Depression & Anxiety

Common behaviour associated with depression and anxiety include:

  • moodiness that is out of character or extremely high and low

  • increased irritability and frustration over seemingly small matters

  • finding it challenging to take minor personal criticisms

  • choosing to spend less time with friends and family

  • loss of interest in food, sex, exercise or other previously fun activities

  • being awake throughout the night or sleepy throughout the day

  • increased alcohol and drug use to numb pain (emotional or psychological)

  • staying home from work or school for no apparent reason

  • intentionally declining invitations to social events or fun events 

  • increased physical health complaints like fatigue, pain or irritability 

  • being reckless or taking unnecessary risks and not caring               (e.g. driving fast or dangerously)

  • thoughts, decision making, problem solving, judgements are slowed or poor

Depression and anxiety are the most common of all mental health issues. Many people are currently either depressed and or anxious however are just not aware of what they are feeling or going through.

​Often depression and anxiety are related or intertwined. Its also possible that an individual can be suffering from both depression and anxiety.

Depression is much more than just low mood or lack of motivation. It's a much more serious condition and illness. Depression can be crippling. If not treated, depression can turn into suicidal thoughts and actions.

While we all feel sad, moody or low on occasion, some people experience these feelings much more intensely, for longer periods of time and often without cause or trigger.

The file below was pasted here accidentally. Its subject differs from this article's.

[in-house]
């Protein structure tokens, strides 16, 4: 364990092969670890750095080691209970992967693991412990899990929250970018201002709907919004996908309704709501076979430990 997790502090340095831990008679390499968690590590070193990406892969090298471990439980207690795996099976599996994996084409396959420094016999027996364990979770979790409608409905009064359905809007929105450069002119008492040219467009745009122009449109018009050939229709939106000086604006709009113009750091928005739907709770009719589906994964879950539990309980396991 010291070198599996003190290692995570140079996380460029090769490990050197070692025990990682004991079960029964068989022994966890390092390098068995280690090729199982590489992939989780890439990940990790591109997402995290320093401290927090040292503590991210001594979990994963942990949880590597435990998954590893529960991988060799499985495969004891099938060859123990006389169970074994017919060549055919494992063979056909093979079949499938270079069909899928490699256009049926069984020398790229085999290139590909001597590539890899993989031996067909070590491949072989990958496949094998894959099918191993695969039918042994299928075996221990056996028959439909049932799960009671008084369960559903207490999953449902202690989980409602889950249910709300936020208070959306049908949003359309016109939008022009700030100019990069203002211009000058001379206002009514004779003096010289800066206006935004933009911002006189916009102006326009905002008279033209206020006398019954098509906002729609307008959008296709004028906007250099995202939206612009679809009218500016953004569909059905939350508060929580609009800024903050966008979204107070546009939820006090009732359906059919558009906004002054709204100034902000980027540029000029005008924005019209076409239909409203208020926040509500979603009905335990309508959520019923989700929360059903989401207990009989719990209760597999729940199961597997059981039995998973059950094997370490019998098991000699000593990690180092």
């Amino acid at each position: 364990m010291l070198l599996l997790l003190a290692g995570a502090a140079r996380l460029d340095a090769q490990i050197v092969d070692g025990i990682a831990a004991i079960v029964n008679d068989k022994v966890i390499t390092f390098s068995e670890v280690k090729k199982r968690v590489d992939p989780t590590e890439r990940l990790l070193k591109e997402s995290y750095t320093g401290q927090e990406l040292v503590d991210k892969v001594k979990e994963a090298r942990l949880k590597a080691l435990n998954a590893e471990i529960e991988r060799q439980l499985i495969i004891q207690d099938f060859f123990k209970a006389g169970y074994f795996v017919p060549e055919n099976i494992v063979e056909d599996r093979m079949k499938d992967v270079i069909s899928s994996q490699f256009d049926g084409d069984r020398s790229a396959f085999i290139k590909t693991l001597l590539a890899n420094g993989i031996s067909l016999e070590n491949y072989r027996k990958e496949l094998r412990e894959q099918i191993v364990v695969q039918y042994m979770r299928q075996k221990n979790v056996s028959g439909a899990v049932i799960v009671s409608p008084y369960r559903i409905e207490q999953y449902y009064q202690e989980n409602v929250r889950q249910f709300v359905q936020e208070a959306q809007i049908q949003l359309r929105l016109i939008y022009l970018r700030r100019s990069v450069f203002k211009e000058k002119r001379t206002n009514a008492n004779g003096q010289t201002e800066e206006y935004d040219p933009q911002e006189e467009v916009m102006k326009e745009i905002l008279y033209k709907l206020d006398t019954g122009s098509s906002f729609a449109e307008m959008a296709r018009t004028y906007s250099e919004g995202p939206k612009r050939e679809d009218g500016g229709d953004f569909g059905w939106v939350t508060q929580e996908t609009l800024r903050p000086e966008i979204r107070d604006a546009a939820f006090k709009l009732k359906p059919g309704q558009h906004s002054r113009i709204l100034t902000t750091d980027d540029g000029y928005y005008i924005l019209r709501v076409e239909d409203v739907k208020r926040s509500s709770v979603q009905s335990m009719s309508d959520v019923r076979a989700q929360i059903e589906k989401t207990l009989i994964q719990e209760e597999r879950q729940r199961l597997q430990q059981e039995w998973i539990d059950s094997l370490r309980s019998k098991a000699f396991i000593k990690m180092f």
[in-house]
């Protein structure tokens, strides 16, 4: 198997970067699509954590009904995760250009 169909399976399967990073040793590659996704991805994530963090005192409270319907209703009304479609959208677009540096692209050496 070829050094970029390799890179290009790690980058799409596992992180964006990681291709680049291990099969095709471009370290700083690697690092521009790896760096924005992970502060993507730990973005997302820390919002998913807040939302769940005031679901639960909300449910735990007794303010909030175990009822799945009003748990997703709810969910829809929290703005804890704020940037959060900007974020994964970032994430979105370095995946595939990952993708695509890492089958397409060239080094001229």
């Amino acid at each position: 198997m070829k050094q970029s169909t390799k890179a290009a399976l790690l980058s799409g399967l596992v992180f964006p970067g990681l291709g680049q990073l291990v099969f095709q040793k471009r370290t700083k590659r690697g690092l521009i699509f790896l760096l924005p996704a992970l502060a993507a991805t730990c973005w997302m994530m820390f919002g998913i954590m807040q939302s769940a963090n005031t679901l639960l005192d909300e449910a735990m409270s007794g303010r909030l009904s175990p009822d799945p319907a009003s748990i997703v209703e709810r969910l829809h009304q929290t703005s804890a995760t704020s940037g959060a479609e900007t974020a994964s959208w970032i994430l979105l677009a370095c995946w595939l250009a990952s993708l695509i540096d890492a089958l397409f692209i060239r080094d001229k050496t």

People with depression find it difficult to function and complete simple everyday tasks and may be reluctant to participate in activities they once very much enjoyed.


Anxiety is potentially caused by a number of factors including environmental factors and psychological factors, for example needs not being met, not living up to your potential, substance abuse, or a combination of these factors.

Often people confuse depression or anxiety with stress. Stress is a normal reaction to a challenging situation where a person feels under pressure. For example, it's common for people to feel stressed or uptight when meeting work deadlines, having an interview or speaking in front of a group of people. For some people these feelings are ongoing or continue after the stressful event has passed. This is anxiety not stress.

Usually anxiety is a response to outside forces, however it is possible that we make ourselves anxious with negative self-talk, always telling ourselves the worst will happen or being diffiuclt and always going against the grain.